The bishop ascends his throne
amid songs of joy
and a blare of trumpets.
He is red-robed for the feast of Pentecost,
and his retinue is slowly filing into the sanctuary.
More red robes.
I picture apostles huddled together in an upper room.
They hadn’t bathed or shaved or laundered their robes for days.
I picture Peter boldly proclaiming,
“Men of Jerusalem, we are not drunk.
It is only nine a.m. We have not been drinking,
we have been touched by Spirit.
Listen while we tell you who this Jesus really was.”
Then they got down to the wet business of baptizing three thousand,
and the next day they had to figure out what to do with them.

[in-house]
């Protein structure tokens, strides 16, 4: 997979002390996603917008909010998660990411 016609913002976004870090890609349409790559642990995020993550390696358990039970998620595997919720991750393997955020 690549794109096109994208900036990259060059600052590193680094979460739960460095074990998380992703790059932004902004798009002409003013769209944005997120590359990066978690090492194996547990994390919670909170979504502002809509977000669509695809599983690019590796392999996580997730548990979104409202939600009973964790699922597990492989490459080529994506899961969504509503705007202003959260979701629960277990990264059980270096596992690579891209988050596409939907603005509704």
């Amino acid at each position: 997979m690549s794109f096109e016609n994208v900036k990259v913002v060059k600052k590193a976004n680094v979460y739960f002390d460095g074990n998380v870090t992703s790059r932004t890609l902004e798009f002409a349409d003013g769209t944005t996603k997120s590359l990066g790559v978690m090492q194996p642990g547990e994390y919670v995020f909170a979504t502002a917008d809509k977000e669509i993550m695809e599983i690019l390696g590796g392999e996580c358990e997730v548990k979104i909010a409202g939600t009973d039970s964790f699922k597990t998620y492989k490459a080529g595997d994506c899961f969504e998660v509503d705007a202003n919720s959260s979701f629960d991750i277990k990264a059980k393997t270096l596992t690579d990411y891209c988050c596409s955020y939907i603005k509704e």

“Veni, Sancte Spiritus,” someone intones.
I can tell you those apostles didn’t speak Latin.
And I can tell you where Christianity took
its first wrong turn.
When it stopped being persecuted.
When it went Roman.
When it jumped at Constantine’s offer
to make it the new state religion.
Peter and the rest of the twelve, though, they did it right.
Their early church gave people fresh new hope.
People danced in it.
At what point did its teachings harden
like cement around our ankles?